I'm glad this thread was revived. I'm contemplating a new unit as well. Maybe even for Father's Day. Jimh, I have an "issue" with direct sunlight. My Outrage 18 doesn't have a t-top and I don't fish with my bimini up. It will be exposed for hours in direct sunlight as it will be mounted on top of the console. Solution? My old Humminbird sounder has worked fine for 8+ years in this configuration.
posted 06-06-2008 07:18 PM ET (US)
The liquid crystal displays used in most SONAR devices or chart plotters have a limited temperature operating range. I have observed that when lit by direct sunlight the display temperature can increase. The display often become very dark and hard to read. Employing a sun shield or shade usually fixes the problem.
posted 06-07-2008 10:44 AM ET (US)
I thought your idea about pulling the back off and taking a look was worth a shot. It was real easy eight T8 torx screws and your in. The keypad was all contained inside a plastic strip. There was no sign of corrosion or damage of any kind. Could not find any sort of backup battery. I didn't want to completely destroy it. I am still on the fence about what to do with it.
Thanks for your time.
posted 06-09-2008 11:41 PM ET (US)
To hauptjm: Garmin 545s is not quite middle of the road price, but, a low price for upper end quality and features. Example: Dad bought a 2003 24-foot Seasport with 150 hours last year. The previous owner boasted he had $10k invested in Furuno electonics. Sigh. My comparative cheap little 545s kicks every aspect of Furuno's high dollar butt. The Furuno radar has been offset to the other side of the dash and the 545s sits dead center. hehe. I have Garmin mounts and transducers ($65 ea) mounted on three different boats including my Tug and 18 Guardian. I carry my 545s with me like a Salesman carries a PC notebook.
Happy Fathers Day guys.
posted 06-10-2008 08:31 AM ET (US)
That Garmin may be a good unit for your boat, but the best fish finder and GPS to buy is a Standard Horizon CP-150 and Lowrance X87. Even though those units are no longer in production, you can find them used. They are the best ones to buy. It is that simple. The fellow asked for the best ones to buy, and I think it is the Standard-Horizon CP-150 and Lowrance X87. Who can argue with that?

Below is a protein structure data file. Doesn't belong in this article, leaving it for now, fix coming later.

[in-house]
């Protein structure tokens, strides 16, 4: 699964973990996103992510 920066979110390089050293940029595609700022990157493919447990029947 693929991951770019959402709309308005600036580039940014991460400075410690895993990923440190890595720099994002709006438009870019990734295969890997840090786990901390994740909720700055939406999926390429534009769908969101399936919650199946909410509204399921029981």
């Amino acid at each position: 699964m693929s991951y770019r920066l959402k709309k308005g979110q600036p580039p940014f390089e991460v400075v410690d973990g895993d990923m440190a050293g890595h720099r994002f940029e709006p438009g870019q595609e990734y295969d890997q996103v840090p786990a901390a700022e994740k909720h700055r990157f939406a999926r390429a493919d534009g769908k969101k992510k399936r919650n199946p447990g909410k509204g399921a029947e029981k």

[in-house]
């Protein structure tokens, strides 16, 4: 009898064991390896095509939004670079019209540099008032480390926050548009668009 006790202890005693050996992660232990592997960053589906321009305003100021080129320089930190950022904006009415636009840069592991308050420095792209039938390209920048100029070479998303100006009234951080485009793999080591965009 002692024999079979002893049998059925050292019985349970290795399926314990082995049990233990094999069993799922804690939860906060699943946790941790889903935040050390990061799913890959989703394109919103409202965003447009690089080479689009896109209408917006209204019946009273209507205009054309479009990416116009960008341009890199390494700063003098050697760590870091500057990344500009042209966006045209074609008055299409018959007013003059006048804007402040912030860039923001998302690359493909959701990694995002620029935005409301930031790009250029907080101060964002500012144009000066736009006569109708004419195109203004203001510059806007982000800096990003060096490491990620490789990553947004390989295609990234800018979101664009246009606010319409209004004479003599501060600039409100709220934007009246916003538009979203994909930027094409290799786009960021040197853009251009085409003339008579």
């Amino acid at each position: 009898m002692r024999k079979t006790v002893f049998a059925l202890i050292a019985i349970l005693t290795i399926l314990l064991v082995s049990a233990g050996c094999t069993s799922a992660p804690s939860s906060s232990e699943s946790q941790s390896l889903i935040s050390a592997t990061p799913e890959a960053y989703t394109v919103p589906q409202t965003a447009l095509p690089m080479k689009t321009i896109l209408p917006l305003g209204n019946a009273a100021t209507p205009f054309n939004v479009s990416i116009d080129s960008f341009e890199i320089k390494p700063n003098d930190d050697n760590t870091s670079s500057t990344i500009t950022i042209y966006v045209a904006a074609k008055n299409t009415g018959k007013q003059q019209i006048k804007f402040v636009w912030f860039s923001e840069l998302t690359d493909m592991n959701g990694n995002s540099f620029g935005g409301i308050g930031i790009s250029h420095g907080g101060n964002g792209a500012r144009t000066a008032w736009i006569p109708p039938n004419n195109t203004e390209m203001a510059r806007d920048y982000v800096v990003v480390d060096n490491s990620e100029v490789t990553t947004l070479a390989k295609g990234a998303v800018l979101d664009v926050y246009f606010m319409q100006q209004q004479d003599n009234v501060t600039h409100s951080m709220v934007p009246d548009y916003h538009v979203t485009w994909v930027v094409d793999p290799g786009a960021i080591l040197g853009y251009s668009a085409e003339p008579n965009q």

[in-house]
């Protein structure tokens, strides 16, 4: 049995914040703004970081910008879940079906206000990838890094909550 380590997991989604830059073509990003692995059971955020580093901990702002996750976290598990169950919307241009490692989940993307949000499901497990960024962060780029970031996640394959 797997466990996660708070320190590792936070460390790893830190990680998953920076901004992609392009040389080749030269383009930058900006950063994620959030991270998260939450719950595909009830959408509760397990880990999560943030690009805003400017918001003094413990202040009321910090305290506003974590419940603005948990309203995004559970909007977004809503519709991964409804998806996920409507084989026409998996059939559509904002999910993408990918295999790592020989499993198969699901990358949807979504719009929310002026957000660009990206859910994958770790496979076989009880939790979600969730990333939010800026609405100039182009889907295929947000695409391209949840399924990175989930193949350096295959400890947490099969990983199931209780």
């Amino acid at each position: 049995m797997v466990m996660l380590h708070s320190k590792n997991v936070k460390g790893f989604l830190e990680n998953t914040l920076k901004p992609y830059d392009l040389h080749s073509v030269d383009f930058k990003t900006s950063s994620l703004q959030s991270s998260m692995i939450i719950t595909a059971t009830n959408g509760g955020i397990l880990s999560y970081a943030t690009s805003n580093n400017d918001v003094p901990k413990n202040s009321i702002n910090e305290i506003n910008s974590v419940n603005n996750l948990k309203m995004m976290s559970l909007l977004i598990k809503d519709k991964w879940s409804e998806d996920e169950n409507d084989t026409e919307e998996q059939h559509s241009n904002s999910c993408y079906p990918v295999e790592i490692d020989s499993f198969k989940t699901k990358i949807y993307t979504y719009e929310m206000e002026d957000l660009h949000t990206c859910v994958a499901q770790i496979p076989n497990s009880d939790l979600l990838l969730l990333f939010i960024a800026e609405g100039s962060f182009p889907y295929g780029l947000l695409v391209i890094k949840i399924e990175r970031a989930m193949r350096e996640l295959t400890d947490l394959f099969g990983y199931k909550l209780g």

You might ask why I keep recommending those units as the best ones to buy. Well, it is simple, those are the ones I bought. If I recommended another unit, I would in effect be saying that I did not buy the best ones to buy. The reason I bought those units is because I thought they were the best ones to buy.
I believe that the unit that most people have purchased is the unit they though was the best one to buy. I don't know too many people who buy something that they think is not the best one to buy. It seems like human nature that people buy the one they think is best. So this question about which is the best one to buy more or less reduces to a question about which one did you buy.
We have been having this discussion for two years, and I don't see any sort of consensus forming on the recommendations. What I see is that each person recommends the one they bought.
posted 06-10-2008 01:27 PM ET (US)
After 35 years of running many tugs and recreational boats, I consider today's high resolution color GPS [receiver] and sounder units as cost effective as the boat and engines. Affordable forward-looking sonar is on the horizon. Sorry 'bout the pun.
posted 06-10-2008 11:03 PM ET (US)
I have reviewed the both articles, however due to conditions you did not test the sounder functionality. The Lowrance sounds great however their [customer service] has me concerned.
posted 06-11-2008 07:02 PM ET (US)
If [customer service] equals customer service I feel the [customer service] from Lowrance is very good. Of course my perspective is from a single event which was the in-warranty failure of the GPS antenna unit on my HD-111. I called the [customer service] toll free number and was on hold for perhaps four minutes. The tech said she would e-mail me a trouble shooting guide. I had the guide within two hours along with a return authorization number in case the antenna unit proved defective. After testing as instructed I removed the unit and mailed it to Lowrance. The repaired unit was back within a week properly repaired along with a chip with the latest HD-111 software updates.
Your mileage may vary but I've been pleased with the [customer service] treatment thus far.
posted 08-11-2008 08:34 AM ET (US)